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The online catalogue does not include details of all our collections. Contact us for further information on collections not yet featured online.
The Thomas Twyford Bequest of Ceramics
We are often asked what the stories are behind some of the ceramic pieces in our collections, but few people ask about who generously gave or bequeathed them to the museum. People donate items to us for all sorts of reasons, and most people only give one or two pieces, but we do have some large and important groups of pottery given to us by collectors who, in some cases, had spent years searching out special pieces to acquire.
In the 19th and early 20th century many of our donors were well-known Staffordshire pottery manufacturers, local businessmen, or were simply wealthy collectors. They donated their collections because they wanted other people to enjoy them, as much as they themselves had enjoyed collecting them.
One of the most important ceramics collections at PMAG is the Thomas Twyford Collection of almost 600 pieces of English pottery from the 17th and 18th century, which was bequeathed to the Hanley Museum, precursor of the present-day Potteries Museum & Art Gallery, on his death in 1921.
The Twyford name is known world-wide today as one of the leading manufacturers of sanitary ware, toilets, washbasins, etc., but comparatively few people know about Thomas Twyford (1849-1921), whose energy and business acumen created the largest sanitary ware business in the world – and even fewer know about him as an important collector of 17th and 18th century Staffordshire ceramics.
Thomas Twyford was born in Shelton in 1849. His father was a pottery manufacturer who produced sanitary wares, advertising his firm as making “water-closet basins, plug basins, urinals, etc.”. In 1872 Thomas’s father died and his 23-year old son took over the business.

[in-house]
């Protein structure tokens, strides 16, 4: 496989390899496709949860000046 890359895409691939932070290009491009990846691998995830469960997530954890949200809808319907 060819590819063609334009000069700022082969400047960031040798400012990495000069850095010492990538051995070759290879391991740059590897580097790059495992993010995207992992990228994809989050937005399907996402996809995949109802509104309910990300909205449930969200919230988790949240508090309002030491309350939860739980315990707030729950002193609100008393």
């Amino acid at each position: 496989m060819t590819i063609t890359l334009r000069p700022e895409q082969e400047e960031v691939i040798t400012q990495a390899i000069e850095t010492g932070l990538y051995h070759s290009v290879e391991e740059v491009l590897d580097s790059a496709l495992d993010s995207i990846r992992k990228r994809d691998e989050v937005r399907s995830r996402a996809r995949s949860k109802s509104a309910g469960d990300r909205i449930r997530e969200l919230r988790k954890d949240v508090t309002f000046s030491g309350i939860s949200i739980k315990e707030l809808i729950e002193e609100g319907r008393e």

Under his management the firm expanded rapidly until Twyford’s was the largest sanitary ware producer in the world. Thomas introduced many improved models of water closets which won awards, but in 1884 he introduced and patented the ‘Unitas’ one-piece pedestal closet, which became a best-seller and for which he is best known.
By his 30s Thomas was a wealthy man. He moved to the countryside, commuting into work each day, and in 1887 he built a new model factory at Cliffe Vale, Shelton, chosen because for its good transport links as it lies between the Trent & Mersey Canal and the North Staffordshire. Although production there ceased in the 1990s, the façade of his factory survives to this day with the building converted into apartments.
From the 1890s Twyford and his family lived at Whitmore Hall, Staffordshire, filling it with his collections of pictures, books – and pottery. He was involved in local politics and philanthropy, was a magistrate and became firstly, Deputy Lieutenant of Staffordshire, and then High Sheriff. From 1896 until his death he was Chairman of the local newspaper, the Staffordshire Evening Sentinel.
The Twyford family had been potters in Shelton, Stoke-on-Trent, since the 17th century, and so Thomas collected 17th and 18th century pottery, buying the best pieces that he could. These ranged from slipwares, including a number of named and dated pieces, to salt-glazed stonewares, painted creamwares and figures.
Although, sadly, his collection does not include any pieces that that can be attributed to his Twyford ancestors, many of Stoke-on-Trent’s most famous potters are represented in his collection. On his death Thomas donated his collection to what was then Hanley Museum, so that local people could enjoy it as much as he had done.
Vlog: Meet Miranda Goodby, Ceramics Curator
What is your name and job title?
I’m Miranda Goodby and I am the Senior Curator of Ceramics.
What is in the Ceramics Collection and What do you do as a Curator?
Here at the Potteries Museum & Art Gallery the Ceramics Collection includes pottery and porcelain from around the world, and it ranges in age from Ancient Egypt through to the present day.
In many museums, ceramics from Ancient Egypt, Greece and Rome would be included in archaeology or ethnography collections because of their age or country of origin, but here they are included in the Ceramic collection because of their material – clay.
We also have ceramics from the Near & Far East, as well as from Europe, but great majority of our pieces are from England, especially Staffordshire. We have the largest collection of Staffordshire ceramics in the world – approximately 30,000 pieces–and that doesn’t include all the thousands of sherds of excavated pottery from Stoke-on-Trent that are cared for in the Archaeology collection.
There are several reasons that this museum has such an amazing collection of pottery. Firstly, we are based in Stoke-on-Trent, the home of the British pottery industry for over 300 years. Secondly, there have been museums in Stoke-on-Trent collecting pottery for nearly 200 years. You can do a lot of collecting in that time!